Dizziness Caused by Migraine or Neck Pain

Migraine Causing Dizziness

There are many different causes of dizziness including conditions of the inner ear, medication side effects, changes in blood pressure, or prolonged bed rest. Did you know that migraine headaches and painful neck conditions can also cause dizziness?

When migraine is accompanied by vertigo, neck pain may also be present. The neck symptoms can vary, but often include:

  • Reduced range of motion
  • Pain on one side of the neck, radiating to the temple, forehead, or eye
  • Pain on one side of your cheek or face
  • Pain at one or both sides of the base of your skull
  • Sometimes, pain can radiate to one shoulder

Treating the neck symptoms often relieves the dizziness and lessens the severity of migraine symptoms. Saunders Therapy Centers’ physical therapists are experts at evaluating and treating musculoskeletal conditions of the neck, and can assess whether your dizziness is originating from migraine or neck symptoms.

Migraine Causing Dizziness

What Does A Physical Therapist Do for Dizziness Related to Migraine or Neck Pain?

Vertigo disorders are multi-factorial in nature and require a thorough exam to identify contributing factors. Our approach:

  • Musculoskeletal Evaluation: Your evaluation will include an assessment of your posture, muscle flexibility, muscle strength and gait analysis.
  • Dizziness/Balance Evaluation: Your evaluation will also include balance testing, as well as positional testing designed to establish the source(s) of dizziness. Sometimes, we may do simple tests to check your eye movements as they related to your symptoms.
  • Education: We spend time discussing your diagnosis and encourage self-management strategies as part of our comprehensive treatment approach.
  • Treatment: Our aim is to get you feeling better from the first visit. Depending on the results from your exam, you may respond well to manual therapy, or hands-on techniques designed to improve the symmetry and tone in the muscles of the head and neck. Simple home exercises are often an important part of your treatment plan.

 

Falls Prevention and Balance Training

Helping an older person walk

Dizziness, unsteadiness, and feeling a loss of balance is very unpleasant and frustrating. Individuals over the age of 65 are statistically at much higher risk of falls. Each year, millions of older people—those 65 and older—fall. In fact, more than one out of four older people falls each year. Falling once doubles your chances of falling again, and 1 out of 5 falls in the elderly cause a fracture or head injury. (Statistics from the CDC’s Facts About Falling)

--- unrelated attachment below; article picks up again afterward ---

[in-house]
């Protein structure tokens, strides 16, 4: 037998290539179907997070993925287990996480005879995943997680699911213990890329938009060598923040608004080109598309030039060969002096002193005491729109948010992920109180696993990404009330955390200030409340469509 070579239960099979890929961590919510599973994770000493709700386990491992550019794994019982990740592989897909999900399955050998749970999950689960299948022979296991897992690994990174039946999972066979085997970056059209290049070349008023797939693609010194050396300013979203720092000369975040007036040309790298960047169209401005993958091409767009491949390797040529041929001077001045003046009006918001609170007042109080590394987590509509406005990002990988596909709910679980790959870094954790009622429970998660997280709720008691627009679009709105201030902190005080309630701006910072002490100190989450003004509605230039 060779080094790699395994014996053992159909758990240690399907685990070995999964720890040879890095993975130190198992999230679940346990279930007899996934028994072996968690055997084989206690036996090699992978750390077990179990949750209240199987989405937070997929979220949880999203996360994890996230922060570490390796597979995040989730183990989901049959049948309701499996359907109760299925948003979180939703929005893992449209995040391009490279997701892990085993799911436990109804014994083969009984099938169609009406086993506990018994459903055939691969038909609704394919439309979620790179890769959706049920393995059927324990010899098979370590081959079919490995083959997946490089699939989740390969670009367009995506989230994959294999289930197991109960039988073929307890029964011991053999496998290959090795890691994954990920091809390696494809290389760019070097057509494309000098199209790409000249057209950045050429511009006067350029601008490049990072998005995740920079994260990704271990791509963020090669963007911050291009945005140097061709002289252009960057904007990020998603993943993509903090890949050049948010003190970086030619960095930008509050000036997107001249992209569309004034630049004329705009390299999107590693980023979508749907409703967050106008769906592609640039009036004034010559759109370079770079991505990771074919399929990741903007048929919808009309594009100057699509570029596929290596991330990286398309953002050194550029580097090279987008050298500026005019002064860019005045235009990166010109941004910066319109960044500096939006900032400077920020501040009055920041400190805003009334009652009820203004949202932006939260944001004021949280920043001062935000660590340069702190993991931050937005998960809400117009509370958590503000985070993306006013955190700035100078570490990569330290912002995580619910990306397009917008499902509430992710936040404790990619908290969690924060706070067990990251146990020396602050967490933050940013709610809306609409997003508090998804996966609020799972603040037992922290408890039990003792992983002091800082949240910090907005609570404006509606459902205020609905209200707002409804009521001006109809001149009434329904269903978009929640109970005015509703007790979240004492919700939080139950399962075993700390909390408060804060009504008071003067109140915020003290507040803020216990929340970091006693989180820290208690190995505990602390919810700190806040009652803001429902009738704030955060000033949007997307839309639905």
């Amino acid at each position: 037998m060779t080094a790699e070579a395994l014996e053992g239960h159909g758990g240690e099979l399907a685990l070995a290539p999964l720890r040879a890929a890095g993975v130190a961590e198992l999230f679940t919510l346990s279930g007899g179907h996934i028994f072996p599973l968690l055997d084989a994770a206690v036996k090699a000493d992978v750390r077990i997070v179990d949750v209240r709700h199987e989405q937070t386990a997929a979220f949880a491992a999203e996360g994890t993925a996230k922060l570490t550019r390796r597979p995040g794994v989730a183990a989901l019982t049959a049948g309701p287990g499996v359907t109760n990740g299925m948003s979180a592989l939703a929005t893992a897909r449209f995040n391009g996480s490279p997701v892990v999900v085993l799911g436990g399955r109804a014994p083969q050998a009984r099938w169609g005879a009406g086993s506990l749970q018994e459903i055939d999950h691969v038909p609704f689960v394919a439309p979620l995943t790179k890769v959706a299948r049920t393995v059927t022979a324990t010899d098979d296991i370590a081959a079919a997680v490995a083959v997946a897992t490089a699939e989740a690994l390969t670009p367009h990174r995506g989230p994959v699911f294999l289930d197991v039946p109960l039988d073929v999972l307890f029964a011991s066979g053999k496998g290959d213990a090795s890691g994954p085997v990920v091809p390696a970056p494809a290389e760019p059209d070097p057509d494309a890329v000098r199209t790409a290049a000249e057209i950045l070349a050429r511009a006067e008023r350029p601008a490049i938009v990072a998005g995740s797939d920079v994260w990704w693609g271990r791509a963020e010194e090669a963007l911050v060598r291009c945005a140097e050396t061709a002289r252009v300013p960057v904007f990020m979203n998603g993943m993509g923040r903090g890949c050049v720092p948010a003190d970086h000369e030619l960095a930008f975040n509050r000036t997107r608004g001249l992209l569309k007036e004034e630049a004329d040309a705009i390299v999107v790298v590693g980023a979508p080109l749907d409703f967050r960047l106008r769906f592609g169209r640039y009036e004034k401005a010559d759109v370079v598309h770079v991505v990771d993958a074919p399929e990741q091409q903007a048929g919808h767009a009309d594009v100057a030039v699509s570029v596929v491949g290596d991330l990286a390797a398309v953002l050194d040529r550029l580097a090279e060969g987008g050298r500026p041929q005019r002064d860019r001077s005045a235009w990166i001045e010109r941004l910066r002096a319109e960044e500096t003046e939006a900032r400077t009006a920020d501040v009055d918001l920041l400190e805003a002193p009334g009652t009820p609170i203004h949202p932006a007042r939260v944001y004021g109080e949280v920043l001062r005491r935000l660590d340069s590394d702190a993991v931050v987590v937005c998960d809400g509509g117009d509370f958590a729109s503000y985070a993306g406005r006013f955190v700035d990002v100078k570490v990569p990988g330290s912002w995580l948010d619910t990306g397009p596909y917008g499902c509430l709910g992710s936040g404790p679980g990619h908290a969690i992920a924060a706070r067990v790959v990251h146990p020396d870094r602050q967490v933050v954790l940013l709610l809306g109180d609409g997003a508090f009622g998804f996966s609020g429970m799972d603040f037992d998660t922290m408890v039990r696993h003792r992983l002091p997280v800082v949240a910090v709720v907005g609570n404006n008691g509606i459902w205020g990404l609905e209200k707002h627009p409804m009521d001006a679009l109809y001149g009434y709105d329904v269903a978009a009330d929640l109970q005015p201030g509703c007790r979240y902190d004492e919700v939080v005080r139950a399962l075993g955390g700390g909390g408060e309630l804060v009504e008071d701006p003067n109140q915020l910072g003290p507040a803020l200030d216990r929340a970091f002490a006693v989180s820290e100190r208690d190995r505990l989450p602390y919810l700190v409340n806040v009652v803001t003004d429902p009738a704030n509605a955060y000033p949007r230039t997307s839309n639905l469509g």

We Love to Help Prevent Falls!

  • We will perform a detailed evaluation to objectively assess your fall risk
  • You will learn specific exercises to strengthen your legs and the muscles that support balance
  • You will have an increased awareness of risky situations
  • We will problem-solve situations in your home to decrease your risk of falls

 

Home Safety Tips

 

BPPV – Benign Paroxysmal Positional Vertigo

BPPV dizziness

BPPV, or Benign Paroxysmal Positional Vertigo, is the most common source of vertigo. Vertigo is the false sensation that you are falling, or the room is spinning. The main symptom of BPPV is that your vertigo is triggered by head movements (suddenly looking up, down, or to the right or left.) Rarely serious, it is significantly disabling and can cause a risk of falling. Fortunately, it can be helped by physical therapy.

Tiny organs and fluid in your inner ear are responsible for balance. BPPV occurs when tiny calcium crystals called otoconia or “canaliths” come loose from their normal location in the inner ear.  When the ear crystals become detached, they can flow freely in the fluid-filled spaces of the inner ear, including the semi-circular canal – the organ that senses rotation of the head. These floating crystals create havoc, by falsely telling your inner ear that your position in space is changing. This is what causes the spinning sensation with head movement that people with BPPV describe.
Your physical therapist will perform a thorough evaluation to determine whether your vertigo/dizziness is likely caused by BPPV. If so, positional techniques called “Canalith Repositioning” can be very effective in resolving the symptoms.

 

What Does A Physical Therapist Do for BPPV?

Saunders Therapy Centers physical therapists are all skilled at performing Canalith Repositioning techniques.

The canalith repositioning procedure consists of several simple maneuvers for positioning your head. Guided by your therapist, the head movements attempt to move the loose particles from the fluid-filled semicircular canals of your inner ear into a location where they don’t cause trouble and are more easily resorbed.

This procedure often works immediately, and usually works after one or two treatments. Since BPPV can recur, you will be taught how to perform the procedure on yourself so that you can do it at home if needed.

 

BPPV dizziness